You dont have to be based in the US to enjoy these offbeat festive recipes
There’s a careful order to the Thanksgiving celebration: a turkey centrepiece plus all the trimmings, a pie (pumpkin, pecan or otherwise), good company, cheer and, above all, thanks – lots of it.
In these erratic times, in particular, I find the latter so important. You can – and, indeed, should – debate what to put on the table, whether to break from tradition or stay within its cozy confines, but for so many of us, fortunate to be sitting with loved ones over a plentiful meal, there is a very good reason to take a moment to acknowledge our fortune and count our blessings.
Roast turkey with ancho chilli gravy (pictured above)
This turkey, dark and intense from its chilli paste, makes a dramatic Thanksgiving focal point. You can make the paste up to three days in advance and keep in a sealed container in the fridge. This goes really well with the charred braised beans and roast carrots.
Prep 15 min
Cook 3 hr 15 min
40g ancho chillies (ie, about 2 or 3), stems removed
2 red chillies, roughly chopped
3 onions, peeled, 1 roughly chopped, the others cut into 4 wedges each
10 garlic cloves, peeled
1½ tbsp ground cumin
1½ tbsp ground cinnamon
3 tbsp tomato paste
120ml olive oil
Salt and black pepper
6-7kg whole turkey
Heat the oven to 200C (180C fan)/390F/gas 6. Put the anchos in a medium heatproof bowl and add boiling water to cover. Weigh down the chillies with a saucer and leave to soak for 20 minutes. Discard the soaking liquid, then remove the chilli seeds and roughly chop the flesh. Put this in a food processor with the red chillies, chopped onion, garlic, spices, tomato paste, half the oil and a teaspoon of salt, and blitz smooth, scraping down the bowl as you go. Scrape into a bowl and stir in the remaining oil.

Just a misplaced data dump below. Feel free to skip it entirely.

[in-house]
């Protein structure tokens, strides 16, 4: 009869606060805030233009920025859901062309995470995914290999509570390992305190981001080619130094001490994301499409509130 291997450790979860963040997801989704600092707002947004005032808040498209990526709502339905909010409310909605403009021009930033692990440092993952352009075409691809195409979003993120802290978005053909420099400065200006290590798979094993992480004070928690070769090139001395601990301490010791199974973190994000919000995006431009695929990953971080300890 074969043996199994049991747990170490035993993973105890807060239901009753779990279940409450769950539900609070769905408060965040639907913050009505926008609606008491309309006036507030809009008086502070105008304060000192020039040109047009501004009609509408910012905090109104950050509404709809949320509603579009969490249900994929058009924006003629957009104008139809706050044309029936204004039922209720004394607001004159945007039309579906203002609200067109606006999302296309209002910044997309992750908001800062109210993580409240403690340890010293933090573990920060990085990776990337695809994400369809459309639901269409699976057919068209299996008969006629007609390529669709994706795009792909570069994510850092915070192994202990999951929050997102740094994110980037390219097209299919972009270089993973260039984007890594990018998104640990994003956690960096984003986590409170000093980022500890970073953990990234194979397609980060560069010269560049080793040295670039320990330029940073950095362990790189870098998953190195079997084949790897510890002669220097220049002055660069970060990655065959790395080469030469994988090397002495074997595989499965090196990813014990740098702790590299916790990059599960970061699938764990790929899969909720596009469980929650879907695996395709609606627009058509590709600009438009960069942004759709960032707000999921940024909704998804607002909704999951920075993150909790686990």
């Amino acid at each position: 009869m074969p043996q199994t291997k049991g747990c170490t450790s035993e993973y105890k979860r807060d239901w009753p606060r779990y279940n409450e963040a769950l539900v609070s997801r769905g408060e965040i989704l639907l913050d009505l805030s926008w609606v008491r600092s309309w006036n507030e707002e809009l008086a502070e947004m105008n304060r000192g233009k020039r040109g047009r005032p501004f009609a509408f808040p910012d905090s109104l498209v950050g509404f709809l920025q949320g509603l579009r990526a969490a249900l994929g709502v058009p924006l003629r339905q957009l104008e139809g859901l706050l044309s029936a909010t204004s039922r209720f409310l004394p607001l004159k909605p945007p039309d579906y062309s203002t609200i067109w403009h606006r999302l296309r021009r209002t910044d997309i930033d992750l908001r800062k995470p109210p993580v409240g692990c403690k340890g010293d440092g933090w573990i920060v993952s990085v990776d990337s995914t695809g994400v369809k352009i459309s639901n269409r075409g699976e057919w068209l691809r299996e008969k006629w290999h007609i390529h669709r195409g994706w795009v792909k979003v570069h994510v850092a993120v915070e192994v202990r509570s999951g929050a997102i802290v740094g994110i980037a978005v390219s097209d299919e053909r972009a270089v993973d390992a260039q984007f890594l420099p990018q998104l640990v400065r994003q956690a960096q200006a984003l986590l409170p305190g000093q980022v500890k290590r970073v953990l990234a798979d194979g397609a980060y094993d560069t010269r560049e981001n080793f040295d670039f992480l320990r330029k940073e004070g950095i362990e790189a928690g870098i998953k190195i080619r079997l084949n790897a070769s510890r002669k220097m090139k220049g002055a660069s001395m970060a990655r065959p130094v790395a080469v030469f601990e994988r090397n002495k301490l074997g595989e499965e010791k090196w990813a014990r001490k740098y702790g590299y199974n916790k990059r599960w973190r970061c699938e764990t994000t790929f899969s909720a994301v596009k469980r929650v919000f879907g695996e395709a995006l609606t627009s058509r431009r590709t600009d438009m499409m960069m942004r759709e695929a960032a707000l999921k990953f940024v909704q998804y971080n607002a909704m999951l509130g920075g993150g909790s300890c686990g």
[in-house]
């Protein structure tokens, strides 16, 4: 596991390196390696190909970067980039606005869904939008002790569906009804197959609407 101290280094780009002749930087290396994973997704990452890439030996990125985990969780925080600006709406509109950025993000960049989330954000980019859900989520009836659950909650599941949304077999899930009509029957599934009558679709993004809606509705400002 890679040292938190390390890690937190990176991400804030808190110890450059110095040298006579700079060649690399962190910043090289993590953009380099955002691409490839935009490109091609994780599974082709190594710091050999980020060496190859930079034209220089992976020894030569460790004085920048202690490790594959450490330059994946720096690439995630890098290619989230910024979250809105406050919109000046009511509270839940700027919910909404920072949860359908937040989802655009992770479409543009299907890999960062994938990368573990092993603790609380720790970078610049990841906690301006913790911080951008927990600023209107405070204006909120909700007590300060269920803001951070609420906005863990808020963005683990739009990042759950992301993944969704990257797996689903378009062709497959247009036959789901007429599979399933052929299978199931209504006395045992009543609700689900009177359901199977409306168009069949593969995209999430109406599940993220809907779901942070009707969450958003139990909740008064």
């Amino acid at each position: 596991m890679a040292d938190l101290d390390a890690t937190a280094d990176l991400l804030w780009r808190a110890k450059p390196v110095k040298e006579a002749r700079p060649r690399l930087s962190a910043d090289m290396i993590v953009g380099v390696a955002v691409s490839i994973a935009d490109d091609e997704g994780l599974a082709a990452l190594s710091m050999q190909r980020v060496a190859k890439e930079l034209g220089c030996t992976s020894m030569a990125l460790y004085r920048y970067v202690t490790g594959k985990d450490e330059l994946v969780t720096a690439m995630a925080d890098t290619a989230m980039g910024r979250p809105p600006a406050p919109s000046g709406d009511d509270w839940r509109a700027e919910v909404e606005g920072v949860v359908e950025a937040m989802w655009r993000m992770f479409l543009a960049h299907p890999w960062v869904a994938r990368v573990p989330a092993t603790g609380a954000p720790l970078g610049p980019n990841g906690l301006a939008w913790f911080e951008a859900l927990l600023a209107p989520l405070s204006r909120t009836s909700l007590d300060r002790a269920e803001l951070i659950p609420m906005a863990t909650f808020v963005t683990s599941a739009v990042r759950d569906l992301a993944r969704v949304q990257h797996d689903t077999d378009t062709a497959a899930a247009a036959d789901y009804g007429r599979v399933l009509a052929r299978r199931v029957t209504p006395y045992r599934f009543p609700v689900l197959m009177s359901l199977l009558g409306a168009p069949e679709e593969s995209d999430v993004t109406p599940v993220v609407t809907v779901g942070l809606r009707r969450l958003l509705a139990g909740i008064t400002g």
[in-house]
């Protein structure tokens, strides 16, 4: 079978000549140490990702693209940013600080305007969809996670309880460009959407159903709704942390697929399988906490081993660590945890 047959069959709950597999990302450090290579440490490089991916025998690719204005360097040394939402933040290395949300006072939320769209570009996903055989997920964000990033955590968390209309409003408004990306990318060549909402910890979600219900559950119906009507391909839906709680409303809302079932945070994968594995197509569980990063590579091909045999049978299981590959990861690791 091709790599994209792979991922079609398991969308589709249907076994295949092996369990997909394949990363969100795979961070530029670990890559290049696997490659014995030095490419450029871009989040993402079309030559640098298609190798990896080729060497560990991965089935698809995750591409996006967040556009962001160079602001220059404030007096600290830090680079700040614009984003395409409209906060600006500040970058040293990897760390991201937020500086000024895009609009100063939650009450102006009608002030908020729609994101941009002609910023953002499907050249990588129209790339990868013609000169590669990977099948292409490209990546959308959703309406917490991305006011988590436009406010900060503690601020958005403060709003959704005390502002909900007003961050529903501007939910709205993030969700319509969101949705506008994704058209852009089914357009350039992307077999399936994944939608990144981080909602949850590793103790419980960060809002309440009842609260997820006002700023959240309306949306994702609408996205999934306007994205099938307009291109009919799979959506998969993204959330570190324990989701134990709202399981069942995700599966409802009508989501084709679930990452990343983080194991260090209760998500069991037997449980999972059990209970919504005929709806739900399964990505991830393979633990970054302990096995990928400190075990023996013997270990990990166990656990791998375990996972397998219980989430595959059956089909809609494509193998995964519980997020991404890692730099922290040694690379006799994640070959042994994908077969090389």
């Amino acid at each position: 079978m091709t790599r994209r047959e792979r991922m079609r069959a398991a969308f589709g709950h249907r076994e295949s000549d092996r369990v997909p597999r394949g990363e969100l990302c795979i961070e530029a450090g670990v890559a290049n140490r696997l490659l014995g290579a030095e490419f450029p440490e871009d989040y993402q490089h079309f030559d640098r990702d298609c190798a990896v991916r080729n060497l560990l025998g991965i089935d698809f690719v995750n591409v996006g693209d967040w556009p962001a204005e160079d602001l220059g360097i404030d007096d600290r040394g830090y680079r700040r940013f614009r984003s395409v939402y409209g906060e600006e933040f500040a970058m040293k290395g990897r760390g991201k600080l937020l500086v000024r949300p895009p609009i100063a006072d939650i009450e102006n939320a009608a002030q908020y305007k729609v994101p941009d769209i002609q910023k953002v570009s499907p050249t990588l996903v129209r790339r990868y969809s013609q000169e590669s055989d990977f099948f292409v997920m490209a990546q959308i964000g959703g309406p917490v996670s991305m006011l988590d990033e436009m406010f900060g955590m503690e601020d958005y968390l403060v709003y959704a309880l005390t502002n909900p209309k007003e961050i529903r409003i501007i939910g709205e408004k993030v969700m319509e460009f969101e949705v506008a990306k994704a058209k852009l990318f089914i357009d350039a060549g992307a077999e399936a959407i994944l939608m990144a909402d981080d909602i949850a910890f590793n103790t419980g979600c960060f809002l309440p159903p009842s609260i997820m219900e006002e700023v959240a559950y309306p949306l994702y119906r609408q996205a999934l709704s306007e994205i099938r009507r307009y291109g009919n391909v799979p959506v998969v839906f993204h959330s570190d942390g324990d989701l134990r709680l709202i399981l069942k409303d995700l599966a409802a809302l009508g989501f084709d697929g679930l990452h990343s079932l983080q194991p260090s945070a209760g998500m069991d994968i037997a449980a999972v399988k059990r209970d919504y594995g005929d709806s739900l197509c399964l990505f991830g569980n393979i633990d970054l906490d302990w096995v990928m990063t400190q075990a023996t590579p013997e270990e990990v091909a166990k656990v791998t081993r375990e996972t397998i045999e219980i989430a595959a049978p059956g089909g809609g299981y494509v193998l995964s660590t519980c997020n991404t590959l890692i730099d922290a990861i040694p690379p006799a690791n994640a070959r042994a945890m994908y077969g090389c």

Put the turkey giblets in a large, 38cm x 32cm baking tray with a slight lip, add the onion wedges and 500ml water, and top with a large roasting rack.
Pat dry the turkey and season all over with two teaspoons of salt and a good grind of pepper; season the inside, too. Rub half the spice mix over the turkey, including the cavity and in between the breast and skin. Put the turkey on the rack, roast for an hour, then rotate and baste. Repeat every half hour or so, until it has cooked for two hours and 20 minutes, or until the juices run clear (if you have one, it should register 74C on a thermometer); if it gets too dark around the 90-minute mark, loosely cover with foil. Leave to rest (removing any foil) for 15 minutes, so its juices drop into the tray.
Once the turkey has rested, set it on a platter or carving board. Discard the giblets from the tray, then add the remaining spice paste, 400ml water and a half-teaspoon of salt to the tray, and scrape up any stuck-on, flavoursome bits. Return to the oven for 15-20 minutes, until bubbling and slightly thickened, spoon into a jug and serve with the turkey.
Charred lemony braised beans
Slow braising gives beans a soft, comforting consistency. I add lemon and herbs at the end, to reintroduce some freshness and vibrancy.
Read more: www.theguardian.com